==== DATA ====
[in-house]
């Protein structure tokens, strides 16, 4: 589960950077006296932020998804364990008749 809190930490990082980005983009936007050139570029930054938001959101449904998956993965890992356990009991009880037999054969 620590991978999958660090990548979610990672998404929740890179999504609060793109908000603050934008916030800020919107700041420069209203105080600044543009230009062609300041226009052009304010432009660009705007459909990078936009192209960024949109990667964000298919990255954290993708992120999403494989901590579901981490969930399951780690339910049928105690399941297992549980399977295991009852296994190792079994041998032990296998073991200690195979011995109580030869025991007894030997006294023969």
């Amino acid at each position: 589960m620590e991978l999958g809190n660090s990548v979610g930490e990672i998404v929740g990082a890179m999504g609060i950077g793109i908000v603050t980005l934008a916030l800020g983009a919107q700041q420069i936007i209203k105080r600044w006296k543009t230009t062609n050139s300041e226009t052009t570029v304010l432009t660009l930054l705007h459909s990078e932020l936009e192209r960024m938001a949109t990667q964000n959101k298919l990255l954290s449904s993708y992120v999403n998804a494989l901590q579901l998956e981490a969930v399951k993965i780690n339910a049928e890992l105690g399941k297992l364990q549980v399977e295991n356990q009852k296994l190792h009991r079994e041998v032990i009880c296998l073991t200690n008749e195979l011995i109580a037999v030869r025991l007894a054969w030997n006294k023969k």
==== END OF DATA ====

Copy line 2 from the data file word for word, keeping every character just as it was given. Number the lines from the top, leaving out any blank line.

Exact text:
């Protein structure tokens, strides 16, 4: 589960950077006296932020998804364990008749 809190930490990082980005983009936007050139570029930054938001959101449904998956993965890992356990009991009880037999054969 620590991978999958660090990548979610990672998404929740890179999504609060793109908000603050934008916030800020919107700041420069209203105080600044543009230009062609300041226009052009304010432009660009705007459909990078936009192209960024949109990667964000298919990255954290993708992120999403494989901590579901981490969930399951780690339910049928105690399941297992549980399977295991009852296994190792079994041998032990296998073991200690195979011995109580030869025991007894030997006294023969």